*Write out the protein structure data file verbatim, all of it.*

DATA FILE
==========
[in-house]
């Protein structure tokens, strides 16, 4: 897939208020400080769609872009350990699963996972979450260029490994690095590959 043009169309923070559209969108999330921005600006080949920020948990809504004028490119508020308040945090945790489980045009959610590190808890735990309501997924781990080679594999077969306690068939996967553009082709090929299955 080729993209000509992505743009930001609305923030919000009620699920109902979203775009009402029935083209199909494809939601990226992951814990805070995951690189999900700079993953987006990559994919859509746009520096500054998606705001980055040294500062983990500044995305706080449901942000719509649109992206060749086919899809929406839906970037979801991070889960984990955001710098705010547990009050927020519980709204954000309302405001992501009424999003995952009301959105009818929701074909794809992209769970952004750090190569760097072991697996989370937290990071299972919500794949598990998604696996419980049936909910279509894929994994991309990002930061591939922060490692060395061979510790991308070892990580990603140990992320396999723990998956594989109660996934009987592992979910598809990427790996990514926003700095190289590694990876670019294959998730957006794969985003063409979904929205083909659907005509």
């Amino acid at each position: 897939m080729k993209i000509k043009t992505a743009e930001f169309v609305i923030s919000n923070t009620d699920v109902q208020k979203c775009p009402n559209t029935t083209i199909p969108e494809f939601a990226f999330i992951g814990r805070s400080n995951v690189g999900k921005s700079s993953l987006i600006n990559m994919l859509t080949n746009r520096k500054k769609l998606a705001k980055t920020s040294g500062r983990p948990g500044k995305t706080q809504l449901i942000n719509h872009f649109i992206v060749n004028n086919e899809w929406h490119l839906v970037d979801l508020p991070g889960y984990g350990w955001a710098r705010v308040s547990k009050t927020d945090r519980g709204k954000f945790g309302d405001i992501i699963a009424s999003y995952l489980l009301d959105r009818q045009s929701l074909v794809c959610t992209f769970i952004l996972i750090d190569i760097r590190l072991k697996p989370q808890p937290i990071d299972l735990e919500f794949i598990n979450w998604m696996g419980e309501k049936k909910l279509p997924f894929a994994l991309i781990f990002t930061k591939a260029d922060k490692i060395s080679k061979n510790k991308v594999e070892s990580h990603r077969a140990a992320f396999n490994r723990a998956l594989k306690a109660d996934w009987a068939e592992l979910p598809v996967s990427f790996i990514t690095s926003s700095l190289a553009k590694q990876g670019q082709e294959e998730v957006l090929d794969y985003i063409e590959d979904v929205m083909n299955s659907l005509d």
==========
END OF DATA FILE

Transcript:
[in-house]
């Protein structure tokens, strides 16, 4: 897939208020400080769609872009350990699963996972979450260029490994690095590959 043009169309923070559209969108999330921005600006080949920020948990809504004028490119508020308040945090945790489980045009959610590190808890735990309501997924781990080679594999077969306690068939996967553009082709090929299955 080729993209000509992505743009930001609305923030919000009620699920109902979203775009009402029935083209199909494809939601990226992951814990805070995951690189999900700079993953987006990559994919859509746009520096500054998606705001980055040294500062983990500044995305706080449901942000719509649109992206060749086919899809929406839906970037979801991070889960984990955001710098705010547990009050927020519980709204954000309302405001992501009424999003995952009301959105009818929701074909794809992209769970952004750090190569760097072991697996989370937290990071299972919500794949598990998604696996419980049936909910279509894929994994991309990002930061591939922060490692060395061979510790991308070892990580990603140990992320396999723990998956594989109660996934009987592992979910598809990427790996990514926003700095190289590694990876670019294959998730957006794969985003063409979904929205083909659907005509």
């Amino acid at each position: 897939m080729k993209i000509k043009t992505a743009e930001f169309v609305i923030s919000n923070t009620d699920v109902q208020k979203c775009p009402n559209t029935t083209i199909p969108e494809f939601a990226f999330i992951g814990r805070s400080n995951v690189g999900k921005s700079s993953l987006i600006n990559m994919l859509t080949n746009r520096k500054k769609l998606a705001k980055t920020s040294g500062r983990p948990g500044k995305t706080q809504l449901i942000n719509h872009f649109i992206v060749n004028n086919e899809w929406h490119l839906v970037d979801l508020p991070g889960y984990g350990w955001a710098r705010v308040s547990k009050t927020d945090r519980g709204k954000f945790g309302d405001i992501i699963a009424s999003y995952l489980l009301d959105r009818q045009s929701l074909v794809c959610t992209f769970i952004l996972i750090d190569i760097r590190l072991k697996p989370q808890p937290i990071d299972l735990e919500f794949i598990n979450w998604m696996g419980e309501k049936k909910l279509p997924f894929a994994l991309i781990f990002t930061k591939a260029d922060k490692i060395s080679k061979n510790k991308v594999e070892s990580h990603r077969a140990a992320f396999n490994r723990a998956l594989k306690a109660d996934w009987a068939e592992l979910p598809v996967s990427f790996i990514t690095s926003s700095l190289a553009k590694q990876g670019q082709e294959e998730v957006l090929d794969y985003i063409e590959d979904v929205m083909n299955s659907l005509d």